DAVID: You once were a standup comic. I’m discovering that some of the most powerful preachers today share this experience. I’m thinking of pastor, author and comic Susan Sparks. And there’s rabbi, author and comic Bob Alper.

NADIA: For me, it’s been a long time. I haven’t done standup for probably 19 years. It was a period in my life when I couldn’t afford therapy so being caustic and cynical on stage was the next best thing.

Comics and preachers have a lot in common. There aren’t may professions in which a whole group of people just sit and listen to one person talk. If you’re a good preacher, then you also understand the need for an economy of language. You make your point through crafting language. But preaching also is a challenge in which—like Emily Dickinson put it: “Tell all the truth but tell it slant.”

Good preaching tells the truth slant. You sort of close one eye, tilt your head, say what you see—and you and hope to help the people around you to see in new ways, too. At its best, standup is prophesy. Good comedy and good preaching both are truth telling.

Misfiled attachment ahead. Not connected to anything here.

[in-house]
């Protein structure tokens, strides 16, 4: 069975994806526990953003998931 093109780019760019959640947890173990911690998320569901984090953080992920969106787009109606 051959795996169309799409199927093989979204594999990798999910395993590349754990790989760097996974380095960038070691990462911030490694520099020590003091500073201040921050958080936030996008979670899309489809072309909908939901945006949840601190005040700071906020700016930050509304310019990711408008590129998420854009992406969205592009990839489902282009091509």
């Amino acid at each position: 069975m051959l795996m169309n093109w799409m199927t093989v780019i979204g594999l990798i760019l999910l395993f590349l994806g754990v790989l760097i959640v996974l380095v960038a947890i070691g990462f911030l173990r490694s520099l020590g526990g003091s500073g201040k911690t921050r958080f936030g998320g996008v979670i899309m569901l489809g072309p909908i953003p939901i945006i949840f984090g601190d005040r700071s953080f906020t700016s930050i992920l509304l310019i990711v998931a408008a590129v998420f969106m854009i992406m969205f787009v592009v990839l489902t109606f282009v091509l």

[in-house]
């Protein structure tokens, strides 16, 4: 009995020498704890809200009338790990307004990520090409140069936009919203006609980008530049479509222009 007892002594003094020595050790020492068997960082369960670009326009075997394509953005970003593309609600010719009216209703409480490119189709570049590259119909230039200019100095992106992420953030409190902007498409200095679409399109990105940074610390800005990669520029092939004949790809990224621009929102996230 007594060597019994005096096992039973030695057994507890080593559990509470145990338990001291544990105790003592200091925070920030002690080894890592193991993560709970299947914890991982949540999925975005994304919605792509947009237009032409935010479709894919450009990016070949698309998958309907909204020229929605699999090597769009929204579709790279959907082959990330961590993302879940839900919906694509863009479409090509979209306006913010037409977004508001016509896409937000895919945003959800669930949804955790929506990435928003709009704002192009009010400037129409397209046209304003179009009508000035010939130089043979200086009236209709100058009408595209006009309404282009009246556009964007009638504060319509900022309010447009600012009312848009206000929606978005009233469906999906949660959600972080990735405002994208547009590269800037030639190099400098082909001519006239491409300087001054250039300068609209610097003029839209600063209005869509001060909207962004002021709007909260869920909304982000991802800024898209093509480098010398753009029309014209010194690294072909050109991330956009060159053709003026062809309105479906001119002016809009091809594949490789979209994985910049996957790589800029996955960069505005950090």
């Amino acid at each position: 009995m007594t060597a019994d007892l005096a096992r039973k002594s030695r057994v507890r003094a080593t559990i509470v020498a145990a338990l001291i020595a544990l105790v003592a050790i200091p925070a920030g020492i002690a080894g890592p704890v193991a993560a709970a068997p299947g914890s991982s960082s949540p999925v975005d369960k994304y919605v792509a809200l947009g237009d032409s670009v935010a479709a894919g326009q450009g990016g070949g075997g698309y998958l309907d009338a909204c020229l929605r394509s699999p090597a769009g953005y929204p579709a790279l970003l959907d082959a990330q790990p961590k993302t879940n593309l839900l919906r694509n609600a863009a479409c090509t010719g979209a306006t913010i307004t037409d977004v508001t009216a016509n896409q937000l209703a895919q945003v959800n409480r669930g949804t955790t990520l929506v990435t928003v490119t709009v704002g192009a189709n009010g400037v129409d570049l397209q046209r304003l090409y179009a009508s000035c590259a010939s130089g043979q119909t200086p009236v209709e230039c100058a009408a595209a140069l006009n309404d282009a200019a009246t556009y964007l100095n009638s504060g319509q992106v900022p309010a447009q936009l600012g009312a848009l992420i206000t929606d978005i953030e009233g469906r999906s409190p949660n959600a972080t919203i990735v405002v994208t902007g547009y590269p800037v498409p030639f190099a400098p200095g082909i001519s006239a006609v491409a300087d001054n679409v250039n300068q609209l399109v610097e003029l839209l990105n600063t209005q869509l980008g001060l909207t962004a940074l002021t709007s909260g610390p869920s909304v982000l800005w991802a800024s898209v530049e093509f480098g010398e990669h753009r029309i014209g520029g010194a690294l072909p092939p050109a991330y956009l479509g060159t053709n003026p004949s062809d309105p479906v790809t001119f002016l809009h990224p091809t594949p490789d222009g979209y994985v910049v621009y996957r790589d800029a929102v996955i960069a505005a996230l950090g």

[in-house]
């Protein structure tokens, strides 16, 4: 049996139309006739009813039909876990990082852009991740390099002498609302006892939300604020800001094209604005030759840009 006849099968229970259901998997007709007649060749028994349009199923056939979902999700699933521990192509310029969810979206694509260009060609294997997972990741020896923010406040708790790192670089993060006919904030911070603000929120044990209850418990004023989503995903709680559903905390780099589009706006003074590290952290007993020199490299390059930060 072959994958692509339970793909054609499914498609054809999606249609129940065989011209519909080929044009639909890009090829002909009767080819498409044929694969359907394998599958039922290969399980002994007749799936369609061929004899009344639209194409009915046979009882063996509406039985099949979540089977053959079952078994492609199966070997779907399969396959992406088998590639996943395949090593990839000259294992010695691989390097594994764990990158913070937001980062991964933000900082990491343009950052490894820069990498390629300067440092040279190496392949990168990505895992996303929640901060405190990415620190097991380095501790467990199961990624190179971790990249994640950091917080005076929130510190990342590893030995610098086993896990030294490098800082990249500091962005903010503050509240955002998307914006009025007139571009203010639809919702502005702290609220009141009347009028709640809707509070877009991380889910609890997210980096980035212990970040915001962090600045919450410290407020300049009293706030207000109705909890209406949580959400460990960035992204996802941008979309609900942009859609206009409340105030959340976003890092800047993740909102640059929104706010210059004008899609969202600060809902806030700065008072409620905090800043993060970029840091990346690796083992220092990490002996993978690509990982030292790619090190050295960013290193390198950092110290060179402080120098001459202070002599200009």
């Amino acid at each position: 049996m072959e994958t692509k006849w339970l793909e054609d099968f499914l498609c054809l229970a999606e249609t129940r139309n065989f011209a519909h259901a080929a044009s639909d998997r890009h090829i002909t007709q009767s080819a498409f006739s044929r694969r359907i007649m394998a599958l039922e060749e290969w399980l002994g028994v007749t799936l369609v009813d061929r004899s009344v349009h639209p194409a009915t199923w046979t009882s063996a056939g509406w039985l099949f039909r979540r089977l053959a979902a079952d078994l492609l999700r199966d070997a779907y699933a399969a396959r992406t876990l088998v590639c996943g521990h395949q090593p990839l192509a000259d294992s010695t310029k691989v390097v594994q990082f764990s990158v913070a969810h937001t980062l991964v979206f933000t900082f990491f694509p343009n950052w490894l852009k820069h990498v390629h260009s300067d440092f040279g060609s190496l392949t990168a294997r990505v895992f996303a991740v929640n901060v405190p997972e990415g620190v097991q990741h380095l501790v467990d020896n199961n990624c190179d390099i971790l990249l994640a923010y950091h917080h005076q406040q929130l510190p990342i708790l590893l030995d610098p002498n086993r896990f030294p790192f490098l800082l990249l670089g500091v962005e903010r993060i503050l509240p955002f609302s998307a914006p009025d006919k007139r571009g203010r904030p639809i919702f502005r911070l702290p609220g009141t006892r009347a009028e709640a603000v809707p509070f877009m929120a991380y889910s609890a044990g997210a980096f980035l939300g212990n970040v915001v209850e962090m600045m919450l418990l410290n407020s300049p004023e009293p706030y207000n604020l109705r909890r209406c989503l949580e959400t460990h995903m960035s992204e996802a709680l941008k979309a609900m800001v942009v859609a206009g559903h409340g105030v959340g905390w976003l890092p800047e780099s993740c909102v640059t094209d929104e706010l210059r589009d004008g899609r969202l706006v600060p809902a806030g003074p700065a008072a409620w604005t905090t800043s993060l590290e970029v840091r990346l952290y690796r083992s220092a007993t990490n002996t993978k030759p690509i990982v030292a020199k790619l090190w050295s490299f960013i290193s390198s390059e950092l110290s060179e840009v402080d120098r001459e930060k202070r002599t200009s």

Care to read the Emily Dickinson?

Tell all the truth but tell it slant,
Success in circuit lies,
Too bright for our infirm delight
The truth’s superb surprise,
As lightning to the children eased
With explanation kind,
The truth must dazzle gradually
Or every man be blind.

(Interview with Nadia Bolz-Weber originally published at www.ReadTheSpirit.com, an online magazine covering religion, spirituality, values and interfaith and cross-cultural issues.)

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  1. Duncan Newcomer says

    Sounds great! Maybe she’d like “Desperately Seeking Mary” by me!